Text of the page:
Let’s say:

  • You earn $95,000 per financial year
  • You’re single
  • You’re not exempt from the MLS
  • You don’t have hospital cover for the full tax year.

In this case, your total MLS would be charged at 1% of your taxable income.

This means you may need to pay $950 at tax time.

Our table below outlines how the MLS may impact you this tax time.

Medicare Levy Surcharge – Income Thresholds
SinglesUnder $93,000
($0 payable)
$93,001 – $108,000
(~$930 – $1,080 payable)
$108,001 – $144,000
($1,350 – $1,800 payable)
(~$2,160+ payable)
Families^Under $186,000
($0 payable)
$186,001 – $216,000
(~$1,860 – $2,160 payable)
$216,001 – $288,000
($2,700 – $3,600 payable)
(~$4,320+ payable)
Retrieved from Privatehealth.gov.au | Information current as of 1 July 2023. Dollar amounts payable are rounded up.

^For families with dependant children, thresholds increase by $1,500 for each child after the first. Families include couples, de facto couples, and single parents.

Can you avoid the MLS?

Not unless you’re earning under the income threshold when MLS starts applying, have a hospital policy (or combined hospital and extras cover) or you fall into one of the exemption categories.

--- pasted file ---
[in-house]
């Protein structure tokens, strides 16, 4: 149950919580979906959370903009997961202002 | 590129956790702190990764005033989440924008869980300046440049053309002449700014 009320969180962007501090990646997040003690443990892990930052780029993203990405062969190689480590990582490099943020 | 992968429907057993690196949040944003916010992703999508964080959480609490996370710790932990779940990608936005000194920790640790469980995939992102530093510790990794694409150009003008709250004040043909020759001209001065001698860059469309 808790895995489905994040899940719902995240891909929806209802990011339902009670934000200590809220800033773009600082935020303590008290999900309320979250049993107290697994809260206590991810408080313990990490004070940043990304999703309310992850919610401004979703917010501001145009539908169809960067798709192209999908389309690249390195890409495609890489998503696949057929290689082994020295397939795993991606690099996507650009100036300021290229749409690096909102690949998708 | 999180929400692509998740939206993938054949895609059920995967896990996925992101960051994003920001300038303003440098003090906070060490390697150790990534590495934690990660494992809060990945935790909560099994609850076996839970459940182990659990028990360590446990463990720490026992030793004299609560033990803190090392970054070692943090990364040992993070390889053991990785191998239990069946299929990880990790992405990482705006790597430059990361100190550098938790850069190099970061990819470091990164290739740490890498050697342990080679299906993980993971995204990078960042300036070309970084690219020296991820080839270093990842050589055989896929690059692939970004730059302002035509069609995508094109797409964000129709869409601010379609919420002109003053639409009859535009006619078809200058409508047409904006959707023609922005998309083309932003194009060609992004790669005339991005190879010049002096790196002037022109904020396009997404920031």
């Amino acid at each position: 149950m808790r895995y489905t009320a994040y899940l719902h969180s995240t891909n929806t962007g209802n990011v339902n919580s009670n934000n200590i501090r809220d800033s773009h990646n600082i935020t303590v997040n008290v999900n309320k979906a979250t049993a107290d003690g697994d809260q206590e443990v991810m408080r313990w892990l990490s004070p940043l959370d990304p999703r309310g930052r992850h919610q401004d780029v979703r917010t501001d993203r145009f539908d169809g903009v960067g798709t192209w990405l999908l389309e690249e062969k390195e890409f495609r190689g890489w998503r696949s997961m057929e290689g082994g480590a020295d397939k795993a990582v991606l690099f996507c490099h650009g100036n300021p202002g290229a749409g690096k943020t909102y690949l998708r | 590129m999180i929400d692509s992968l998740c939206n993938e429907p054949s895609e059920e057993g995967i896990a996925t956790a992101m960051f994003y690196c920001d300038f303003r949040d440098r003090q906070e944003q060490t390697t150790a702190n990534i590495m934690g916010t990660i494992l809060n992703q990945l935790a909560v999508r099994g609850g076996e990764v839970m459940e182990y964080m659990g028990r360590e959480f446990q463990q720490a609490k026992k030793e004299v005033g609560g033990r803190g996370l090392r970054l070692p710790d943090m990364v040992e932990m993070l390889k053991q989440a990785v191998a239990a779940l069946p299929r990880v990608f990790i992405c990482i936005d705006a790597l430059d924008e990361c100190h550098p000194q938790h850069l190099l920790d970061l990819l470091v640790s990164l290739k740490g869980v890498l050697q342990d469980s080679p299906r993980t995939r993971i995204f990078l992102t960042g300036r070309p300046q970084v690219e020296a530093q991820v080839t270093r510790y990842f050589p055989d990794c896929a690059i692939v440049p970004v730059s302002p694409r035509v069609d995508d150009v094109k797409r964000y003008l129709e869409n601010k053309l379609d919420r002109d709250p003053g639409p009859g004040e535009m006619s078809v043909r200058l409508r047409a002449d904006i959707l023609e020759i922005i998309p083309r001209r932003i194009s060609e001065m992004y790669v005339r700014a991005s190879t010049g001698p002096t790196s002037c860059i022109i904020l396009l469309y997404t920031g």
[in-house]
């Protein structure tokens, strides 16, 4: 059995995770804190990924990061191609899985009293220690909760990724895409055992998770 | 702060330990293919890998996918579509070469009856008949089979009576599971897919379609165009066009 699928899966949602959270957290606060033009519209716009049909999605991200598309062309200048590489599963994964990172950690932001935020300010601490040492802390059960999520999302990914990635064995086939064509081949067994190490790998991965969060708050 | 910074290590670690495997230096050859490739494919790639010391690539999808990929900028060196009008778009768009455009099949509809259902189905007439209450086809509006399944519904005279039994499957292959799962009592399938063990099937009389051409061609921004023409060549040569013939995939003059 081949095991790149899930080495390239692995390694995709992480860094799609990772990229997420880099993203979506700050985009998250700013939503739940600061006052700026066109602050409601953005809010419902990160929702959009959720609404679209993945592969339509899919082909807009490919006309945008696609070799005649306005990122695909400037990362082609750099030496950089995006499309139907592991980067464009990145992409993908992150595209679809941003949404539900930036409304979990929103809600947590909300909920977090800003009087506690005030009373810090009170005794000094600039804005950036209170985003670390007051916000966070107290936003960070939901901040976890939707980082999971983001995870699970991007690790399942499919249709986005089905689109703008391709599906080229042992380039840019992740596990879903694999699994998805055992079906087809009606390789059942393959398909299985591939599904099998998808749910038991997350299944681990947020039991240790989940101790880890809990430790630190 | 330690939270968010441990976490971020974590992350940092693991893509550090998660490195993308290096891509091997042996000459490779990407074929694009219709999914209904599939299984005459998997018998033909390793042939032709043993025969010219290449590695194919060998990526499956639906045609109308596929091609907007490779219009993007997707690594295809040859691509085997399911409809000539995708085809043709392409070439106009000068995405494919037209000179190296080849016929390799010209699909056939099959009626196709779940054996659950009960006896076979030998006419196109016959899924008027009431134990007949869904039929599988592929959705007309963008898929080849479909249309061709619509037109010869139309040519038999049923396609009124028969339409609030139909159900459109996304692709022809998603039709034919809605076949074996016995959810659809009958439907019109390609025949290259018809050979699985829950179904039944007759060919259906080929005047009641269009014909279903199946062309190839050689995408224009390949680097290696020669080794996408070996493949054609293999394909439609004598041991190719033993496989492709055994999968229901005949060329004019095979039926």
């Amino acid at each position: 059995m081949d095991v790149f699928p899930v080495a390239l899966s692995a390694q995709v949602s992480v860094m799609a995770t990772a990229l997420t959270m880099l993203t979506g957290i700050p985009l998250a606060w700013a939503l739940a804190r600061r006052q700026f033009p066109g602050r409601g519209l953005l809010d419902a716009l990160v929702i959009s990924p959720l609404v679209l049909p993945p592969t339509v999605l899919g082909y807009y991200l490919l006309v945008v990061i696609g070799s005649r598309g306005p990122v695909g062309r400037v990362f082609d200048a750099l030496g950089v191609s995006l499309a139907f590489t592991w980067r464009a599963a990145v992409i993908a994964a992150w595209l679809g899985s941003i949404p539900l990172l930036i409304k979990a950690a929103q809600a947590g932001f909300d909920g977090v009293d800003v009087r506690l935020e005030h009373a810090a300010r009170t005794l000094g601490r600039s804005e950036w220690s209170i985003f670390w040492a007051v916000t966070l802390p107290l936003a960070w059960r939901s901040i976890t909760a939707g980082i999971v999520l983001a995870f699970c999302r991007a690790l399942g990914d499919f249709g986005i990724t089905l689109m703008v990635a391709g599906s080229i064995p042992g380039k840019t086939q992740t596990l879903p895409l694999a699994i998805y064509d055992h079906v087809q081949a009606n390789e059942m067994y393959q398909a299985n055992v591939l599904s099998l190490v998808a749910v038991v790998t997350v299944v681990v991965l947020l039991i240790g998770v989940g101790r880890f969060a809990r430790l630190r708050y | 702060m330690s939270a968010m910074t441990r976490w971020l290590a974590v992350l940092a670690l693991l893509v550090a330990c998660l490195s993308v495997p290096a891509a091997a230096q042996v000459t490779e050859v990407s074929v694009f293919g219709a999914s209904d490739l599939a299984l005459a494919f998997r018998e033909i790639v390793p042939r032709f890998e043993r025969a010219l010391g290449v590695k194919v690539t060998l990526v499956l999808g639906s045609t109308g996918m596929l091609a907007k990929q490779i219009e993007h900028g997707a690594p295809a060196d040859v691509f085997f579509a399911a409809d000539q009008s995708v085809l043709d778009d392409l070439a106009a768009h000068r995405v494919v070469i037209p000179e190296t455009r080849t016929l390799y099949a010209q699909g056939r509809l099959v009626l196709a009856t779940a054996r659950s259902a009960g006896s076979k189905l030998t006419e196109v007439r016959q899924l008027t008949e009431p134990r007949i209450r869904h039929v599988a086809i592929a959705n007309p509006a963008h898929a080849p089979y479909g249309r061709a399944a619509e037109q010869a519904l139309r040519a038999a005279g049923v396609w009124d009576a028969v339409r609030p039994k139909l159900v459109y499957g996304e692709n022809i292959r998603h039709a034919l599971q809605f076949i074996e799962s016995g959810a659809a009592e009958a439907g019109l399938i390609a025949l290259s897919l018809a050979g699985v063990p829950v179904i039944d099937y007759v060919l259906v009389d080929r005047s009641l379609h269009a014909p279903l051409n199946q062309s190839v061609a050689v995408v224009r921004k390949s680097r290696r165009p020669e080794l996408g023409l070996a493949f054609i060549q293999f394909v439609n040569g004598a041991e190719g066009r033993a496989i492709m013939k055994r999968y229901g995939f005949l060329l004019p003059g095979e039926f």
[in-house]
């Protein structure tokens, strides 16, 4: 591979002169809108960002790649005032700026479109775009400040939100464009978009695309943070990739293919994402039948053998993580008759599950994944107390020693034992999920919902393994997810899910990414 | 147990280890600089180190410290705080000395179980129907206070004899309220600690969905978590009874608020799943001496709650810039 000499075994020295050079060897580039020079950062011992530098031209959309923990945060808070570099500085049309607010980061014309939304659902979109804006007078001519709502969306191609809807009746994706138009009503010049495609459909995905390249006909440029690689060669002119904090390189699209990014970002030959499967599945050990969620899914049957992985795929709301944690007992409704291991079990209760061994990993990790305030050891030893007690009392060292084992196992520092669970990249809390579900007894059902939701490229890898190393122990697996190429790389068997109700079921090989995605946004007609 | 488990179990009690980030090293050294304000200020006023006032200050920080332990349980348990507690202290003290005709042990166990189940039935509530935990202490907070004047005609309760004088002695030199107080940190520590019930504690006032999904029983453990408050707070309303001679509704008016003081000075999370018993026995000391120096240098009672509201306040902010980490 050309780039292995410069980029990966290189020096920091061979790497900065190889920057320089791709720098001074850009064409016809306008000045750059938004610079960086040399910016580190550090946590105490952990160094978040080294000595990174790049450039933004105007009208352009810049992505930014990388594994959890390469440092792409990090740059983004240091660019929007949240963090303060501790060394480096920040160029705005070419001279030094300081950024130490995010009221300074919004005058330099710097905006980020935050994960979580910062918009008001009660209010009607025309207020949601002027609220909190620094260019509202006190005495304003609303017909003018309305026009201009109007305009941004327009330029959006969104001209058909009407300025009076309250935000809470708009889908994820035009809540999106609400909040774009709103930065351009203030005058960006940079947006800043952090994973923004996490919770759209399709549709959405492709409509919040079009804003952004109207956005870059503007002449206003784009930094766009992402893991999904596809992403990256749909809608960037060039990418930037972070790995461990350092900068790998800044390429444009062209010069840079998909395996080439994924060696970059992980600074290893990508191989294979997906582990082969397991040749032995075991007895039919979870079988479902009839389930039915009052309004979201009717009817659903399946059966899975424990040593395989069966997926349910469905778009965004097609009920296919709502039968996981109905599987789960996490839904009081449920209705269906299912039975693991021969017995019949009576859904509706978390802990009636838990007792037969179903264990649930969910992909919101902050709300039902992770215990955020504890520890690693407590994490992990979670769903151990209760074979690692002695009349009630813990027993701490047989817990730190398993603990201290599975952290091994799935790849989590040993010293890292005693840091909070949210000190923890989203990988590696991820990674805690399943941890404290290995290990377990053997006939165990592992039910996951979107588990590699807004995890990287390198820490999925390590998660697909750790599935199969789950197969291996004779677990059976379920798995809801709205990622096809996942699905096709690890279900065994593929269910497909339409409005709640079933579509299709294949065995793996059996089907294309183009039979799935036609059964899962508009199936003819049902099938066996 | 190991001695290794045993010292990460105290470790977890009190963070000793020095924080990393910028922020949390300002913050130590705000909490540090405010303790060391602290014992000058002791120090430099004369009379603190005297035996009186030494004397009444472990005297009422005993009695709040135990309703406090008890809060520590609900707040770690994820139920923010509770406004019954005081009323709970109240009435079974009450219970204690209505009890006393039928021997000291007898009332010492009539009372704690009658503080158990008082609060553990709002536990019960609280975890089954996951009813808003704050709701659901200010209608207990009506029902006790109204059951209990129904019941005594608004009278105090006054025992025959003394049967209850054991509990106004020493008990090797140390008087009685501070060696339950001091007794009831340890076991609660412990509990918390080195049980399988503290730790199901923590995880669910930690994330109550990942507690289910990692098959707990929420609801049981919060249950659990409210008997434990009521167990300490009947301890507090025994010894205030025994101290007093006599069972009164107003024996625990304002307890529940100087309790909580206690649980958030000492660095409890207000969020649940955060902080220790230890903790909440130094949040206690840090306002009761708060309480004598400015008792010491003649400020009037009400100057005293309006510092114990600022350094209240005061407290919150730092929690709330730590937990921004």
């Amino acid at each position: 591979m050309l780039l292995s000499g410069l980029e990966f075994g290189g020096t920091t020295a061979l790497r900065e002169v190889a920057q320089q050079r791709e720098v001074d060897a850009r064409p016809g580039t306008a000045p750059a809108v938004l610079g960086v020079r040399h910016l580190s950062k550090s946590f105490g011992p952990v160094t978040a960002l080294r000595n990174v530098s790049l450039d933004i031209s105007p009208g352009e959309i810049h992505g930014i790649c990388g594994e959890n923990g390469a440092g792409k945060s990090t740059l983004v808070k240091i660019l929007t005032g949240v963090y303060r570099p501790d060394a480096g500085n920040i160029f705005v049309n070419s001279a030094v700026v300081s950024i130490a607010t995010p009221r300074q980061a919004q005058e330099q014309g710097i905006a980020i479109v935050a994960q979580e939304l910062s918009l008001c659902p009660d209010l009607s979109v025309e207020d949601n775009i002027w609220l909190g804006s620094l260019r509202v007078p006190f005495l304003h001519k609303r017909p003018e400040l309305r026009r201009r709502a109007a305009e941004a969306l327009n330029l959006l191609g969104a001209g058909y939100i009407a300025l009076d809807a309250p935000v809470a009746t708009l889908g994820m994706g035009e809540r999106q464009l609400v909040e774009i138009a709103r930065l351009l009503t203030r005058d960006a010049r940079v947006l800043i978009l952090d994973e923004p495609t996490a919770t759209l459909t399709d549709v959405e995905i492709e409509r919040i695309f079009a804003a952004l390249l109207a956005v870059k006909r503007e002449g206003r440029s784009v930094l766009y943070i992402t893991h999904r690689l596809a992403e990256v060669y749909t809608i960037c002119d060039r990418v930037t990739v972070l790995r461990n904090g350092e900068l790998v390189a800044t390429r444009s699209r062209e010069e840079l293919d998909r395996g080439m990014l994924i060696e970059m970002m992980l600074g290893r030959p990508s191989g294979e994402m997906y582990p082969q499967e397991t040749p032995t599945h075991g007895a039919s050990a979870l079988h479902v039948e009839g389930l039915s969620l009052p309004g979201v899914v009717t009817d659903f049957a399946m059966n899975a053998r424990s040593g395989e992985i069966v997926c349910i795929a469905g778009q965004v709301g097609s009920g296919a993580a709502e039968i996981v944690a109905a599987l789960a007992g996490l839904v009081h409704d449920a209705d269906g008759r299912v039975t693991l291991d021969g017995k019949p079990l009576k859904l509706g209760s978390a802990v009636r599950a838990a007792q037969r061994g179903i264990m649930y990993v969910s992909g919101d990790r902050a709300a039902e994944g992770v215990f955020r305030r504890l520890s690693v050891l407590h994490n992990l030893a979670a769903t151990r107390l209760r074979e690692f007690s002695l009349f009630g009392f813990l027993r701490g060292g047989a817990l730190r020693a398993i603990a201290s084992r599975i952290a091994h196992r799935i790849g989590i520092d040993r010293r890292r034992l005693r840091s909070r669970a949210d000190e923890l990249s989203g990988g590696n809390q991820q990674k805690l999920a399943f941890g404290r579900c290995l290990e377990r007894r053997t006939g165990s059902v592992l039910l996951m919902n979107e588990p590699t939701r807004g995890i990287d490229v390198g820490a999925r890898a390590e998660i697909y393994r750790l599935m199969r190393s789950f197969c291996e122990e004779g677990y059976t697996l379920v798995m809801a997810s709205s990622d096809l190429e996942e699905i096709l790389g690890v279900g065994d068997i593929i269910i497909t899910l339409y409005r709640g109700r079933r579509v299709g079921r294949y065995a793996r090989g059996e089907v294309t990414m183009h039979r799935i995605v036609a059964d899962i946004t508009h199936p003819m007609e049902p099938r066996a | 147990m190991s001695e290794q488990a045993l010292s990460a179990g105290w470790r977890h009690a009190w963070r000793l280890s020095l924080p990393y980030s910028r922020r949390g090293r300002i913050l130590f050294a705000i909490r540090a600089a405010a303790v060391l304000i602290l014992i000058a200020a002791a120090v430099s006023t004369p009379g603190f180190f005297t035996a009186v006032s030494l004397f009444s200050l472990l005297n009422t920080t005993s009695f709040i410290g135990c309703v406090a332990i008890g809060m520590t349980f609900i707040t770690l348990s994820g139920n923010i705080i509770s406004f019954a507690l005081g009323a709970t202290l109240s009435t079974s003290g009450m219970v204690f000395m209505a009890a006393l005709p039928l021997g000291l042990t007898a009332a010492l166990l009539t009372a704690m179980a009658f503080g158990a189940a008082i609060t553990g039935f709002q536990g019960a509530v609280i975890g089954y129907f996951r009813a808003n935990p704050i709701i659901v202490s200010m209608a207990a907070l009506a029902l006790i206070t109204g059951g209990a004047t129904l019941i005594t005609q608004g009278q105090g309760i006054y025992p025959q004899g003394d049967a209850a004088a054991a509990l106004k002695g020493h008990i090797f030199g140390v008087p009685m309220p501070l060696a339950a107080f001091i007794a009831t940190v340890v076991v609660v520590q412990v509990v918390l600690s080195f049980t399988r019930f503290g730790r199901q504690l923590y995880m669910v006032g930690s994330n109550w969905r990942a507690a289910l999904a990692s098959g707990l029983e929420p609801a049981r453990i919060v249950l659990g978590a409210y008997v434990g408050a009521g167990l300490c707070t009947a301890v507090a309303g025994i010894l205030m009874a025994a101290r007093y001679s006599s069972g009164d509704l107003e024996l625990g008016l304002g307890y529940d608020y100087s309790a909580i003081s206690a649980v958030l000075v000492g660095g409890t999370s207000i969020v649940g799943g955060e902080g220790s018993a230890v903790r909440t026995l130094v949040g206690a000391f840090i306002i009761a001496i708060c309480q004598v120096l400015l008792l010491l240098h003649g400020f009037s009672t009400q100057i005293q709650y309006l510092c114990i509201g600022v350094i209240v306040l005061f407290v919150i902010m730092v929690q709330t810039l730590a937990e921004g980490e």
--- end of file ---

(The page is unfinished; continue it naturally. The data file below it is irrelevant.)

Worried about whether your health insurance can impact your tax return? Remember, having cover goes far beyond its tax benefits. While it can be tempting to take out the lowest level of hospital cover to avoid the MLS, there are some great benefits to higher level policies that you might want to take advantage of.

As such, it’s important you consider a competitive cover option that:

  • Provides cover towards treatments you need
  • Can help you avoid public waiting lists for injuries or illnesses as a private patient
  • Offers you the choice of doctor*
  • Allows you to enjoy the privacy of your own room*
  • Covers the cost of ambulance services in some states.

*Subject to availability.

Our comparison service makes it easy to find a policy that offers all this and more at a great price.

How is the Medicare Levy different to the MLS?

The Medicare Levy is a tax that applies to almost all Australian taxpayers. The main point of difference between MLS and the Medicare Levy is that you’re still charged the Medicare Levy even if you hold hospital cover (so long as you’re not exempt from the levy).

The Medicare Levy partly funds the public health system, Medicare, which provides all Australians with access to free or subsidised healthcare.

How could the Medicare Levy affect you this tax time?

The Australian Taxation Office (ATO) says the Medicare Levy is charged as 2% of your taxable income.1 The levy is included in the total tax withheld from your employer.

When won’t you need to pay the Levy?

You may be exempt from the levy if you’re a single and your taxable income is equal or less than the following thresholds for 2021-22:2

  • $23,365 per year